Answer: No. Thought is on a much lower level than sensation. Feeling is the innermost point that characterizes a particular desire. The desire to rise above my self and connect with the Creator brings a person to the fact that he begins to feel the Creator’s thought of creation in relation to himself and he connects with Him.
From the Kabbalah Lesson in Russian 1/15/17
Question from Facebook: What is the connection between the wisdom of Kabbalah and the Torah? After all, Kabbalah is a science about the universe, its origin, general structure, its movement as a whole, and every detail in particular. How can such a grandiose teaching be based on religious stories and parables?
Answer: Indeed, there is no connection between Kabbalah and the ordinary worldly interpretation of the Torah. After all, in truth, Kabbalah is the hidden, secret part of the Torah because a person cannot reveal it through his own qualities.
But when it reveals itself, a person sees that the Torah changes his senses and leads him to the perception of the upper world—the system of governing our world in order to change a human and through him to change our world, and not just to perform some kind of material actions. This is what the Torah speaks about.
The Torah is divided into the internal part (Kabbalah) and the external part, which talks about the fulfillment of some accepted conventions and actions, which is called “practical Judaism.”
From KabTV’s “News with Michael Laitman” 3/27/17
We need to understand what independence means for Israel because it is radically different from what independence is considered to be on other levels: inanimate, vegetative, animate, and even among other nations of the world.
Ultimately, all of humanity must reach independence in the understanding of Israel because this group is carrying out the program of correction for the entire world, as if in the preliminary stage, as if in a laboratory.
Therefore, achieving independence for this group should be viewed as the future state of independence for the entire world. And today it is especially felt how much the world needs this. In order to understand what independence means, first we need to experience what it means to be a slave of our own desire for pleasure.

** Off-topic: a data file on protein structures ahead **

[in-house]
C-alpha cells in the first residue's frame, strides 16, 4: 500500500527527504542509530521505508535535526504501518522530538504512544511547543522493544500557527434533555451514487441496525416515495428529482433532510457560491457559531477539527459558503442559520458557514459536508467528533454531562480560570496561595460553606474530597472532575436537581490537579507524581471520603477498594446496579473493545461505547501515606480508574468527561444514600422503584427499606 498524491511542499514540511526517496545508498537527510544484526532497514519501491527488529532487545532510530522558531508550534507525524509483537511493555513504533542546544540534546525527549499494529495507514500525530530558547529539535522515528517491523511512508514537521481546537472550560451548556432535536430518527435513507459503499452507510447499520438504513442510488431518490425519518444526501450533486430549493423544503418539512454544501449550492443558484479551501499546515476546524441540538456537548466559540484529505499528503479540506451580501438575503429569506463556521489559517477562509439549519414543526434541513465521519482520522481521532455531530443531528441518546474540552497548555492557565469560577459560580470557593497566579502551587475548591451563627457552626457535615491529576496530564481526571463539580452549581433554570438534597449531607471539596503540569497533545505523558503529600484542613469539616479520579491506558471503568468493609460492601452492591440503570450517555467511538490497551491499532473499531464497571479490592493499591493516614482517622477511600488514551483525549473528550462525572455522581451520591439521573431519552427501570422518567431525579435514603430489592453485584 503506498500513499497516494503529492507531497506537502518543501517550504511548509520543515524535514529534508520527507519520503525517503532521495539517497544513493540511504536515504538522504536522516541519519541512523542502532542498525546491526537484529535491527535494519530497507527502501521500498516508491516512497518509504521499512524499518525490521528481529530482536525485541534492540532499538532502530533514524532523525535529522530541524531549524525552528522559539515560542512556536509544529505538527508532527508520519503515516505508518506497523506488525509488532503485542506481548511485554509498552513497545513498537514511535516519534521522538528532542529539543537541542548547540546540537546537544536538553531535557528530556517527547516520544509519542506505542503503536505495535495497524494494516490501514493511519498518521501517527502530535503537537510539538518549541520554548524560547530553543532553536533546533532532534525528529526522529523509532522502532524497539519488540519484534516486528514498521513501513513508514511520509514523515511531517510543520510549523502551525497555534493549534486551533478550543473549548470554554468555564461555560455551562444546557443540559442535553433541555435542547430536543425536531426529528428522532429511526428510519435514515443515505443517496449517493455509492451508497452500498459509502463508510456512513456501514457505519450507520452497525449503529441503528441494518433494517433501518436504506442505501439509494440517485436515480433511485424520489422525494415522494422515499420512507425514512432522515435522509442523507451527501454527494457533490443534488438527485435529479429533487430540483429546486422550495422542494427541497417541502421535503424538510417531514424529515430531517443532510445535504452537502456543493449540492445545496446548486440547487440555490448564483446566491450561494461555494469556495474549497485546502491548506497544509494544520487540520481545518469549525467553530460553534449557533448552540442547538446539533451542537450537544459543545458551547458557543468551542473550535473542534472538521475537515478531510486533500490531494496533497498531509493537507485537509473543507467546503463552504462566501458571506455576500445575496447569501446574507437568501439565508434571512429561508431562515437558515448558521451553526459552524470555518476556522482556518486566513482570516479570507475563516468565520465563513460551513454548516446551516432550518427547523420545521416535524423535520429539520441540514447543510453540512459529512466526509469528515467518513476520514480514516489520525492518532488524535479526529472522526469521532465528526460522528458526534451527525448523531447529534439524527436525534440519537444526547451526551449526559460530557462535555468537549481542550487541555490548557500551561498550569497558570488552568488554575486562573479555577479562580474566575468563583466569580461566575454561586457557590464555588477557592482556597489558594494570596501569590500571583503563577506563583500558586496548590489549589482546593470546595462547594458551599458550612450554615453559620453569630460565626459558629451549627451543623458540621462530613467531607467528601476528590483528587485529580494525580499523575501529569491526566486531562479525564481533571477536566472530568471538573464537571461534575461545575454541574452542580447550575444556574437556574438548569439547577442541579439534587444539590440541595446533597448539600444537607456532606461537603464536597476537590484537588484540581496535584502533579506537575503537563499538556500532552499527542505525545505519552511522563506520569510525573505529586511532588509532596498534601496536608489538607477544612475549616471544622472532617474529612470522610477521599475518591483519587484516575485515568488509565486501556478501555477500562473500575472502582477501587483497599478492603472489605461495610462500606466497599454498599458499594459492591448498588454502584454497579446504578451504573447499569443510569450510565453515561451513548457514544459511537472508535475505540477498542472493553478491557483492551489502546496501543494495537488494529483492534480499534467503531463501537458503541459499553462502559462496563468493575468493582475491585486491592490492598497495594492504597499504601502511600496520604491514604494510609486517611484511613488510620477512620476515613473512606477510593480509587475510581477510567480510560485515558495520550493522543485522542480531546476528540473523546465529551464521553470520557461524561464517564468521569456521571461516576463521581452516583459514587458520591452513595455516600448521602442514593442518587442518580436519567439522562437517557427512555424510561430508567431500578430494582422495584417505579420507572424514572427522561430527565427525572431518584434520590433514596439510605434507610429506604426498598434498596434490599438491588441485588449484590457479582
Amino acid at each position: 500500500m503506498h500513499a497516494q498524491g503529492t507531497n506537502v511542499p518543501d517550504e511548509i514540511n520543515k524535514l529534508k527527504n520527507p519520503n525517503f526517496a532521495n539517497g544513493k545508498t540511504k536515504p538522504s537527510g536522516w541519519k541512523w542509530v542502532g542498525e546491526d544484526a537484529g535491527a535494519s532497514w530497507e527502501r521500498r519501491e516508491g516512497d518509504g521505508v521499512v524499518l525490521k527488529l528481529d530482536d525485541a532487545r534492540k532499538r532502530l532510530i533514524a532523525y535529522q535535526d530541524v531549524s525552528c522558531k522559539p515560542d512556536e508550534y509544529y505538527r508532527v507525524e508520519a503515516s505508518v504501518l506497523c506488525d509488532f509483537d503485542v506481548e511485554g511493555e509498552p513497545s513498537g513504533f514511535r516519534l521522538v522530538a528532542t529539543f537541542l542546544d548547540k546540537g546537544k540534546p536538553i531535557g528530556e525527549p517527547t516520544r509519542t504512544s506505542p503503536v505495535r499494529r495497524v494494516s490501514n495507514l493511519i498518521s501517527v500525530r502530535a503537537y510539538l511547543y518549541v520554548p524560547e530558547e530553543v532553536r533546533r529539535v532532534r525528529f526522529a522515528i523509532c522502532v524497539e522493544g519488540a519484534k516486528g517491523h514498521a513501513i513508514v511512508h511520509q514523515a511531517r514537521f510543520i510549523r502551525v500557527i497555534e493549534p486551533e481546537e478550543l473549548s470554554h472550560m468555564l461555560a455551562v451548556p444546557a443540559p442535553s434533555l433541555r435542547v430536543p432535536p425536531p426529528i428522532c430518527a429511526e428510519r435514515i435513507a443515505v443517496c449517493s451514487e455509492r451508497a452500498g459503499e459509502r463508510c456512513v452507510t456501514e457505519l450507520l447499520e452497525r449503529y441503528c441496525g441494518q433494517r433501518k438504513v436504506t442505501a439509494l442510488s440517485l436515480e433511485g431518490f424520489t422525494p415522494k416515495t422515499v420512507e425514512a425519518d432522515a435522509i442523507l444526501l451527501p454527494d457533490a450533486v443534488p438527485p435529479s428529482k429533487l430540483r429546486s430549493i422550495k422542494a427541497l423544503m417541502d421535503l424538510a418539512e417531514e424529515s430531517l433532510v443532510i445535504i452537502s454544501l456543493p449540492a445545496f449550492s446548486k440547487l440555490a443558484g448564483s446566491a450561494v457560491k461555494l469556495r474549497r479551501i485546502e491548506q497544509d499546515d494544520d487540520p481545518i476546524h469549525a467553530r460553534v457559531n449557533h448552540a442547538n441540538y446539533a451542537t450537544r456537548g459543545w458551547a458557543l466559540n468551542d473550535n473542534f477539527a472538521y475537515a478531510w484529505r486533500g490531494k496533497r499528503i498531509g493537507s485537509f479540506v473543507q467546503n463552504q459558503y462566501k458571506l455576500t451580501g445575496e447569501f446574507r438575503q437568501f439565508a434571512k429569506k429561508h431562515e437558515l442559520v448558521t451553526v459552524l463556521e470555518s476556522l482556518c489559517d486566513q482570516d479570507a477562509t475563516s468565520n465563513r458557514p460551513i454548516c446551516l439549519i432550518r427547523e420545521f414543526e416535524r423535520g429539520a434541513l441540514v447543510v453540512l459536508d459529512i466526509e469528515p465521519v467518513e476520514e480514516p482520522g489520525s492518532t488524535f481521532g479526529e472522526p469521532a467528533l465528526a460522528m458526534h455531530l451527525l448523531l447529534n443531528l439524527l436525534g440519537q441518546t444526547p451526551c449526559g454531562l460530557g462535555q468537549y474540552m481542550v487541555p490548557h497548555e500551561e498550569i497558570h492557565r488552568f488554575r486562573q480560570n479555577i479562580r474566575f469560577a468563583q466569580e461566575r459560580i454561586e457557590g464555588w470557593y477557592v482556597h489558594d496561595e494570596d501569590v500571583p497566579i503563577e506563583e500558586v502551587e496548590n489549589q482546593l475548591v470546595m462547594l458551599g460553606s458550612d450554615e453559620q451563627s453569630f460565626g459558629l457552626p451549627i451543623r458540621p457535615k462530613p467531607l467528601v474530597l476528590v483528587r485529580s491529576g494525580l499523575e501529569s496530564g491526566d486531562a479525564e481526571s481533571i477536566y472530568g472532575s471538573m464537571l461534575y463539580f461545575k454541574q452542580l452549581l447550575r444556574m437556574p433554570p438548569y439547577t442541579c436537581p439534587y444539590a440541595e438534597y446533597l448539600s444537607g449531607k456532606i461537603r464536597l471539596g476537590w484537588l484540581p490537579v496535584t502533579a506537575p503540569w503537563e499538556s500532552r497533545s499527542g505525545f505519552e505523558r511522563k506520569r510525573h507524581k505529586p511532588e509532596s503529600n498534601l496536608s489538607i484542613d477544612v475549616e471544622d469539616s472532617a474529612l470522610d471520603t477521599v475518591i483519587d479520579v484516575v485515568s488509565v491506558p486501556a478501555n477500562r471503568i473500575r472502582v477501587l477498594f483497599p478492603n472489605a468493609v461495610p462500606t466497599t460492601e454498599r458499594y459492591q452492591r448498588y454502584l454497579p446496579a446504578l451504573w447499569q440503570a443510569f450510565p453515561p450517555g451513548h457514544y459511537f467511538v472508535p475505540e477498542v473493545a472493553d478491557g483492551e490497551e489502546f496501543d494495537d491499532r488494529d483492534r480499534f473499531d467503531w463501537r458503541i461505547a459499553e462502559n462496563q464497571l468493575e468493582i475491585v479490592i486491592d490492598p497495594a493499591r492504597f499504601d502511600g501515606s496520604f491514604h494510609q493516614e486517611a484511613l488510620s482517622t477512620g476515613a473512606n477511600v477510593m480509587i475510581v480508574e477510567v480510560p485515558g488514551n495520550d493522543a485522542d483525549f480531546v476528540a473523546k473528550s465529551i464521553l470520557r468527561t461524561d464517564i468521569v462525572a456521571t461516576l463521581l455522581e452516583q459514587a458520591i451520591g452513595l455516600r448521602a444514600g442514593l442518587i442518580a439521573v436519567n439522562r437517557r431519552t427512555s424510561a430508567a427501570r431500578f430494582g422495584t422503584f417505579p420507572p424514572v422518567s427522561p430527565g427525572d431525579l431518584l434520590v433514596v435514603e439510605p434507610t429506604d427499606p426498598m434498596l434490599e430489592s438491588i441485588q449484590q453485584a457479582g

Little by little, people are becoming aware that our egoistic nature holds us in bondage and mercilessly uses us, preventing us from living or dying.
As pitiful battered creatures, we spend our entire lives simply trying to avoid suffering. Small joys are considered a happy life. That is why we need to understand that independence is primarily independence from our nature, our egoism.
This type of independence has levels. Instead of being under the control of egoism, we need to get under the control of a new power because it is impossible to be without any animating force with which we can control our lives. But we must choose this force ourselves, preferring it over all other possibilities.
So independence has a very broad and exalted meaning, including within itself all of reality. After all, independence is inherent only to the Creator, and if we really want to achieve independence, then we need to rise to His condition, His level, His nature.
This kind of independence is not simple to reach. After all, for this we need to not only cross over into the nature of bestowal, but also build it above our own egoistic nature.
That’s why, if we want to receive our independence, we must be ready for a ceaseless battle with our egoism until the very end of correction. We can only establish our independence in opposition to egoism because one stands opposite the other: independence against slavery.